He was told that a course was on offer, which would cost him £200 as he was in work (£100 if he wasn’t) which if he completed successfully would earn him 25% off the ban period; though he was warned if he rejected this now he wouldn’t have another chance to say yes to it (though he could say yes now and not do it). He said yes. He was warned the course had to be completed in plenty of time to enable him to apply to get his licence back.

He was banned from driving anything, even sit-on lawnmowers on publicly private ground (the magistrate thought she’d clarify that as he worked for the council) for a period of 12 months, fined £230, had the victim surcharge of £15 imposed as well as court costs of £85. Arrangements were made to pay off £80/month.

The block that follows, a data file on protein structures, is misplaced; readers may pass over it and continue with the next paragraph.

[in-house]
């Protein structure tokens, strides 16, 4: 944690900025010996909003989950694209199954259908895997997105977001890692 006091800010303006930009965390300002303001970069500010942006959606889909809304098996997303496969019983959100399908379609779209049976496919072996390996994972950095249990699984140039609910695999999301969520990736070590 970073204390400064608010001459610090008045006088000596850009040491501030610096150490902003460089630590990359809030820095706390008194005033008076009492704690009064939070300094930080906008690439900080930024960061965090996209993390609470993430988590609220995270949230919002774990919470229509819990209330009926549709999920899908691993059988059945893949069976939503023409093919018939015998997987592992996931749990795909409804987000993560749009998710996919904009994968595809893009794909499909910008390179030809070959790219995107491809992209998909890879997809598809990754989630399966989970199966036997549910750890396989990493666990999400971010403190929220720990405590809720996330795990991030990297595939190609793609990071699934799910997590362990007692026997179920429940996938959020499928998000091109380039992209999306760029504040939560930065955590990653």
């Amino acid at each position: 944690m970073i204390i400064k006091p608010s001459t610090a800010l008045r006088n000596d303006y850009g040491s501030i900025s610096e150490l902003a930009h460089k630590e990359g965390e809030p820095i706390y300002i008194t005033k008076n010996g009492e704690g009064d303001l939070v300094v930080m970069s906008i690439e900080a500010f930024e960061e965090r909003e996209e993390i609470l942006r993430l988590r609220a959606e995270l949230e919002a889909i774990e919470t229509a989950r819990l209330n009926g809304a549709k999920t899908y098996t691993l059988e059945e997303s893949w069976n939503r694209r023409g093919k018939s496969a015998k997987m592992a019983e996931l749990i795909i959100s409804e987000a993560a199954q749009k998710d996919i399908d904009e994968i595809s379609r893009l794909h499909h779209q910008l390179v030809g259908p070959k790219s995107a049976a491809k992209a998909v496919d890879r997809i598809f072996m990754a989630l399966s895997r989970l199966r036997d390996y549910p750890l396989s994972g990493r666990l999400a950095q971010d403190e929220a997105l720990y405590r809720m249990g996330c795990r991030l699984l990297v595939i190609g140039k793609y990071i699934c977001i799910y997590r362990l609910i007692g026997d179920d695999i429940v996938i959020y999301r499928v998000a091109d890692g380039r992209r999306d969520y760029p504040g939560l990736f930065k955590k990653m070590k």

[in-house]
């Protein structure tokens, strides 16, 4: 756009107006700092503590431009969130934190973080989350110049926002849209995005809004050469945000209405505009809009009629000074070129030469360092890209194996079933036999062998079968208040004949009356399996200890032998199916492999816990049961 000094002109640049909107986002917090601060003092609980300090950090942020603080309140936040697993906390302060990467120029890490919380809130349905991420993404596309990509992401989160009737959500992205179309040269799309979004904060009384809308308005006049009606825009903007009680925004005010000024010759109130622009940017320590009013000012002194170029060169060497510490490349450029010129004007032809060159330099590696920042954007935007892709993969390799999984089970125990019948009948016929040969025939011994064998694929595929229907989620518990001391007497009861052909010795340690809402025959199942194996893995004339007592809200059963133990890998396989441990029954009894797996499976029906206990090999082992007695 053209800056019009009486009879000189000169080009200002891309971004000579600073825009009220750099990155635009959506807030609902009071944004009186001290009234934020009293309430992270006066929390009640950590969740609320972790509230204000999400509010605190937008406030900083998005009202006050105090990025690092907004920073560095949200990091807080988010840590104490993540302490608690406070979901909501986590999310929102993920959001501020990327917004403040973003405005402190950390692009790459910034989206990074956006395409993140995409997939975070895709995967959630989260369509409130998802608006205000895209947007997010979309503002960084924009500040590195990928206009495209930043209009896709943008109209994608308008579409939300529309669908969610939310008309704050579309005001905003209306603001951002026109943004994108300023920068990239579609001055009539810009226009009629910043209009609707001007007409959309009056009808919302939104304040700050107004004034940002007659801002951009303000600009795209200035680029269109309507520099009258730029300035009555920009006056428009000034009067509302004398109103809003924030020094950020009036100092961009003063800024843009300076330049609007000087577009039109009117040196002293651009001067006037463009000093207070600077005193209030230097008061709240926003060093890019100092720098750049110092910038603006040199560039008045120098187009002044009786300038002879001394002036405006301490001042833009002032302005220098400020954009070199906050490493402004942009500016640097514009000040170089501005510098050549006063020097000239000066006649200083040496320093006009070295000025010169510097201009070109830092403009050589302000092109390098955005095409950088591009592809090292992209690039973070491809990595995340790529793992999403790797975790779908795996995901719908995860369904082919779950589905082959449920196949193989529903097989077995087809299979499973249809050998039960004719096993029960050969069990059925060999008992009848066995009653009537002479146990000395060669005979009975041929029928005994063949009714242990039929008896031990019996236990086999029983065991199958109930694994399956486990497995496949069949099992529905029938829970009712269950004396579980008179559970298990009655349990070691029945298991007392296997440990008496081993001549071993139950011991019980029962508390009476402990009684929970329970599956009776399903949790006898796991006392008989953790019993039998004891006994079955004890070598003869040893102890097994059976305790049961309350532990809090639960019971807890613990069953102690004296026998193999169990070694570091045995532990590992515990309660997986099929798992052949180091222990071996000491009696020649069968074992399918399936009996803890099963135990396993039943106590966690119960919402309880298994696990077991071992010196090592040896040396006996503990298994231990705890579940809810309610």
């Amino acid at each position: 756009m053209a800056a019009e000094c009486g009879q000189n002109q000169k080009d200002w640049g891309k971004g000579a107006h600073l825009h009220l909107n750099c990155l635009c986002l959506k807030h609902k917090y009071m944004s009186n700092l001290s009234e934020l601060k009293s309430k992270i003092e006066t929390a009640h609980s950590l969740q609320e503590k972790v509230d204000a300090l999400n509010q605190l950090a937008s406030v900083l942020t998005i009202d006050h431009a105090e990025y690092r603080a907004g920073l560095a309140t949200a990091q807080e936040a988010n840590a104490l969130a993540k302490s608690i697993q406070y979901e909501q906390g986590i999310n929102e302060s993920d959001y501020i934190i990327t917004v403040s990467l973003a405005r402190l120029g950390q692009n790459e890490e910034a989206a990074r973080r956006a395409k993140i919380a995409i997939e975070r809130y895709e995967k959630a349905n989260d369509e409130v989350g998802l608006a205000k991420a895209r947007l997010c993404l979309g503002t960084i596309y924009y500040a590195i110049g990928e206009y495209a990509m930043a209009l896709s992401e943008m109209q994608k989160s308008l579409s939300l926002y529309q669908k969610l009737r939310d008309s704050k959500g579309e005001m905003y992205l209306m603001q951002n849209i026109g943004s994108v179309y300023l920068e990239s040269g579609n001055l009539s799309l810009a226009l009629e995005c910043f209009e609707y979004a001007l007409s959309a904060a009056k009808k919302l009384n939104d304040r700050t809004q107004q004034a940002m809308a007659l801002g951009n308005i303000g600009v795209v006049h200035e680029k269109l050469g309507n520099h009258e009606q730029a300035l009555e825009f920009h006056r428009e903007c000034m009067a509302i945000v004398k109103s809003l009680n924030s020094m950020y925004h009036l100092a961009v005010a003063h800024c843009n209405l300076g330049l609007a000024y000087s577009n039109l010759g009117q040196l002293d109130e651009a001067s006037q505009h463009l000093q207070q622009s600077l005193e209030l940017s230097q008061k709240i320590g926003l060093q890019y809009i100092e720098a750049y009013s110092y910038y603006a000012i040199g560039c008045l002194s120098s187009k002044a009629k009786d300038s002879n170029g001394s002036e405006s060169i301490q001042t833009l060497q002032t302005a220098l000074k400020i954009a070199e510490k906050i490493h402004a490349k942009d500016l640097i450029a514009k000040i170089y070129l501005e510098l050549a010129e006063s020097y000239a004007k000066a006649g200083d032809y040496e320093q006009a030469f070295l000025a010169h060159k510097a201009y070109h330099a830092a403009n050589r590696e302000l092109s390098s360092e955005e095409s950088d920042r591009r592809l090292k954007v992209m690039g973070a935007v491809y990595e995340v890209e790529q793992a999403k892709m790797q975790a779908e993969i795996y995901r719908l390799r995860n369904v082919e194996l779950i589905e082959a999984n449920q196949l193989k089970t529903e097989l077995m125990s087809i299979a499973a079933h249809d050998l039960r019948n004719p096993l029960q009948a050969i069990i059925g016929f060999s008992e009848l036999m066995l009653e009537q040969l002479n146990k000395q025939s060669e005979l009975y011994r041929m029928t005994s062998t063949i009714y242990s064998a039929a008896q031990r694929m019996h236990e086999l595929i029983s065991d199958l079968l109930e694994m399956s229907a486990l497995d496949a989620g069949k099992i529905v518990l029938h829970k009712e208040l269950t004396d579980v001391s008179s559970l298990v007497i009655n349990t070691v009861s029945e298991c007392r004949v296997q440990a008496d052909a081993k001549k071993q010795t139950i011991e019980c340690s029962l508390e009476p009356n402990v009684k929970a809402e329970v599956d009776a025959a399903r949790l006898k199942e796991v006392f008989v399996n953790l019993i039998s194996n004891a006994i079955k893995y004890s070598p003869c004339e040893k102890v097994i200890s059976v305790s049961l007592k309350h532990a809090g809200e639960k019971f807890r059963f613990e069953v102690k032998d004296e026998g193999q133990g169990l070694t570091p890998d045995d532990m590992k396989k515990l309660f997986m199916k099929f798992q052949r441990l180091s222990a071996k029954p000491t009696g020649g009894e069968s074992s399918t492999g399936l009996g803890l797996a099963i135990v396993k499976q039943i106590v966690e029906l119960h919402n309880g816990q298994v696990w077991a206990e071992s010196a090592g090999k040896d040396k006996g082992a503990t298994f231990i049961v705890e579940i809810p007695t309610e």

A Mr Pesky of Sawston, represented by duty solicitor Miss Yates pleaded guilty to harrassment in the form of sending letters, phone and text messages to a named woman. The prosecution said he’d hidden in the complainant’s back garden, threatened violence, made 5-50 (missed) phone calls and sent 10-15 texts a day to her.

Mitigating Miss Yates said he had had an on-off relationship with the woman over ~10 years and thought initially this was just an “off” patch, and didn’t realise she had decided to stop the relationship; and that even as he had come to realise that he had just wanted closure and an explanation of why she had decided this period of his life was going to come to an end. He said that having heard her statement to the police/prosecution he understood his behaviour was not appropriate. He denied the threat of violence, but accepted and had had pleaded guilty to the charges. She noted her client, living in the same village as the complainant, had seen her a number of times and all had seemed OK; it was also noted the police had not warned Mr Pesky about his behaviour.